Aquaponics – What Are The Benefits

If you have been following some of my earlier posts then you will probably have realised that I’m a bit of a fan of aquaponics. That’s because this amazing system for growing vegetables and cultivating fish offers a whole host of benefits.

As well as the obvious environmental benefits there are many others that might not be as obvious but are just as important such as:

  • A well constructed Aquaponics system uses only 10% of the water needed to grow crops in the ground.
  • Compared to normal gardening methods, Aquaponics is very space efficient.
  • You can produce crops all year round in far less space than with traditional methods of growing fruits and vegetables and because they mature faster, yields are bigger.
  • No harmful materials are pumped or leeched into the surrounding eco-system.
  • It doesn’t use any chemicals or potentially harmful pesticides.
  • Aquaponics systems are very low maintenance after the initial build.
  • The grow beds can be built at a comfortable working height which allows disabled or wheelchair bound people the same opportunities to grow their own healthy vegetables.
  • Compared to traditional methods of soil preparation, an Aquaponics system is very simple and quick to set up.
  • It does not suffer from any soil borne diseases..
  • Kids love building and running Aquaponics systems.
  • They are very cheap to run compared to alternative systems.
  • Suitable for hobbyists and professional market gardeners alike.
  • Scales up very well for commercial operations.
  • Multiple income streams from vegetables, fruit and fish.

Home based Aquaponics systems are actually very cheap to set up and simple to operate. They are suitable for urban environments as well as rural ones so they make an ideal addition to a city centre apartment where it may be impossible to grow organic vegetables any other way. When you add in the fact that the produce that they generate is tasty, health and , of course organically grown, you have a system that can not only save you money but can also be good for your health.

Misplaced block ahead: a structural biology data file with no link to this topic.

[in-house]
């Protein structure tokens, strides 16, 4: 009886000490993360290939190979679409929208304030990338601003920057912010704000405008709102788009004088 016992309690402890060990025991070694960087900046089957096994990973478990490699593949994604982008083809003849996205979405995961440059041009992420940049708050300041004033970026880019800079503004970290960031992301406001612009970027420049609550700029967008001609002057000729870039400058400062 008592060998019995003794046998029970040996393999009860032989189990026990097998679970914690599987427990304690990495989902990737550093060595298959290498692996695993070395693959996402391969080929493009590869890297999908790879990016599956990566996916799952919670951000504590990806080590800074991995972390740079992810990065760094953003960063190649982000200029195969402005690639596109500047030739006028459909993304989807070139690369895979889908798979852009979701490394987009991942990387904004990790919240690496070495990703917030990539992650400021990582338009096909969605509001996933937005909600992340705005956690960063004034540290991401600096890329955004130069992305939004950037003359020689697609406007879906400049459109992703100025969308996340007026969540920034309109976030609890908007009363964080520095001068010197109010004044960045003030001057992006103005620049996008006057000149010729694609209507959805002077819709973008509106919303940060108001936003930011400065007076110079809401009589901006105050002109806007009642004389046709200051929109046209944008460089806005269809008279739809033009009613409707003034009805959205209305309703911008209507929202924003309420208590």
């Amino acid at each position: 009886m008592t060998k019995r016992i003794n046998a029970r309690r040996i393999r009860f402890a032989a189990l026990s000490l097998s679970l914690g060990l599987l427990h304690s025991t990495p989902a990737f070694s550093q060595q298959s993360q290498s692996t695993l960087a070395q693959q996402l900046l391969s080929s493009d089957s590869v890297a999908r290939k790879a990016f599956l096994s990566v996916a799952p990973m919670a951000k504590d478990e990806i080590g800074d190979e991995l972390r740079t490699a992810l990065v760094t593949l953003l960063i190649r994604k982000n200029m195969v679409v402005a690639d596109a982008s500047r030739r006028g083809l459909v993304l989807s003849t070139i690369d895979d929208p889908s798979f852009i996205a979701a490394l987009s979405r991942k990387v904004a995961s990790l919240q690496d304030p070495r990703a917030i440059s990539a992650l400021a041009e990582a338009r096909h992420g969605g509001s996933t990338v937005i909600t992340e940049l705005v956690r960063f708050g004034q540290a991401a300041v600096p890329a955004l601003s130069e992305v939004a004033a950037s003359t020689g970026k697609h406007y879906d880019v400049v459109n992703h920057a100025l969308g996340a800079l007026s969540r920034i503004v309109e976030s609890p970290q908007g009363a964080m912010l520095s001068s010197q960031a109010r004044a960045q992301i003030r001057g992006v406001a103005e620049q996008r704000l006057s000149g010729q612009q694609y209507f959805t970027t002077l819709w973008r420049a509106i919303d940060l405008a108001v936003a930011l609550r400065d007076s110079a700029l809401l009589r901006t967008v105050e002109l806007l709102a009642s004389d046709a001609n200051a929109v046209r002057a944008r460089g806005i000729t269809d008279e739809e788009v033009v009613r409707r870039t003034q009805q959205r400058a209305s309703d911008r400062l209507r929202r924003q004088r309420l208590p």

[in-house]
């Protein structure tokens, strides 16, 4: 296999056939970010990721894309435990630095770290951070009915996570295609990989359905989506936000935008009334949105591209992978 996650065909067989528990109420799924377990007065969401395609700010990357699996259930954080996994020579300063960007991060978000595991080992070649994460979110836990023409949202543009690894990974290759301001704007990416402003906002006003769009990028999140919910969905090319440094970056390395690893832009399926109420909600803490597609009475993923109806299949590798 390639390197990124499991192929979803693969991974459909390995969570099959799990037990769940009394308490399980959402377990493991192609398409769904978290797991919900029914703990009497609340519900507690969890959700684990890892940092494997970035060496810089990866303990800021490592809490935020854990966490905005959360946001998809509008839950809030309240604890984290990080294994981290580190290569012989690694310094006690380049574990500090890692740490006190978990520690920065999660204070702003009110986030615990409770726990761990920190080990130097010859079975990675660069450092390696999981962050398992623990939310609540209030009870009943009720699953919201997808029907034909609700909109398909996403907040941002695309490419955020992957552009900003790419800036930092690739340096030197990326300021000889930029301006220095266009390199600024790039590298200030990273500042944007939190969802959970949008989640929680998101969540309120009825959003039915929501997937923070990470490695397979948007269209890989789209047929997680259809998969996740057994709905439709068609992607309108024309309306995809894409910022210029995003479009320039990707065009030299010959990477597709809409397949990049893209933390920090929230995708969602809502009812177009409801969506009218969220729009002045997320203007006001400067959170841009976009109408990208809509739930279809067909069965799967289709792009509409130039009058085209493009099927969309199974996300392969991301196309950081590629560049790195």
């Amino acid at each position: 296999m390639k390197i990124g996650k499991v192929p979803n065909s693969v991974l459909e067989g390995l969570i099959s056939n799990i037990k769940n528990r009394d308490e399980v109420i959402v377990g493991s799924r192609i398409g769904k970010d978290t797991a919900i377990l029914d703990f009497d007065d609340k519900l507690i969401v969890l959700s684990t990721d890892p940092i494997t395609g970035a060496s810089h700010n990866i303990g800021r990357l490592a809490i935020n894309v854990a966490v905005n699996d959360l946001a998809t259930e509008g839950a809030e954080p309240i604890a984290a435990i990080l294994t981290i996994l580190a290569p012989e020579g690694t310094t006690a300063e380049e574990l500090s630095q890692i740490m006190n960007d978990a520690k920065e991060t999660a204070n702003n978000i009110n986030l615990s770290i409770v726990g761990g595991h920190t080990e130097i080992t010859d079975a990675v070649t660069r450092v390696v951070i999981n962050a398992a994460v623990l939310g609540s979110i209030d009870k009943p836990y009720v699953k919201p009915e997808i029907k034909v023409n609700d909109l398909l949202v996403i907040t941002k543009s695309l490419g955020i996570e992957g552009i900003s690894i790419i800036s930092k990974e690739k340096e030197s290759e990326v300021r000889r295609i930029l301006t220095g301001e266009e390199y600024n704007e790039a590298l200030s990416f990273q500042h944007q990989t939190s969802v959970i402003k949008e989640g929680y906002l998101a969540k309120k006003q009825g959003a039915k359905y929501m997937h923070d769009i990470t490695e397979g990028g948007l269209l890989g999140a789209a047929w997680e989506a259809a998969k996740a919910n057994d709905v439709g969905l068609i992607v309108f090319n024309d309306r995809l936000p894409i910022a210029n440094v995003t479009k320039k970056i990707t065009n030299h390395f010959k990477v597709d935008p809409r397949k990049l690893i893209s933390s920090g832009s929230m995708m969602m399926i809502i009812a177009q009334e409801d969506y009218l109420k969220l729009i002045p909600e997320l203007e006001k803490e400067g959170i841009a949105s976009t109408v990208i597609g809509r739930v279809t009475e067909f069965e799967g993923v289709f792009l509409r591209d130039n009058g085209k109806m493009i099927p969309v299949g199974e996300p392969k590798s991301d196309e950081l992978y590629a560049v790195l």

There are four basic components to every aquaponics system:

1. The tank. This can be as big, or as small, as space dictates but should be sized according to the breed of fish that you will be stocking.

2. A filter. This is a very important part of the system because it keeps the water clean which helps the fish and it prevents solid waste reaching the grow beds.

3. Plastic piping. This transports the water to the grow beds and must be set up correctly in conjunction with the filtration system to ensure that the waste products are transported away from the plants and the tank is kept clean.

4. The grow beds themselves. These are normally located above the tank to allow the water to drain back under the influence of gravity into the system. Again, its important to make sure they are at a safe working height and of an appropriate size to handle the plants your are growing.

So, there you have it – Aquaponics really does offer a huge range of benefits. If you would like more information on how to build your own working Aquaponics system, then check out this great Aquaponics guide and get started right away.

Learn how to Care for Betta Fish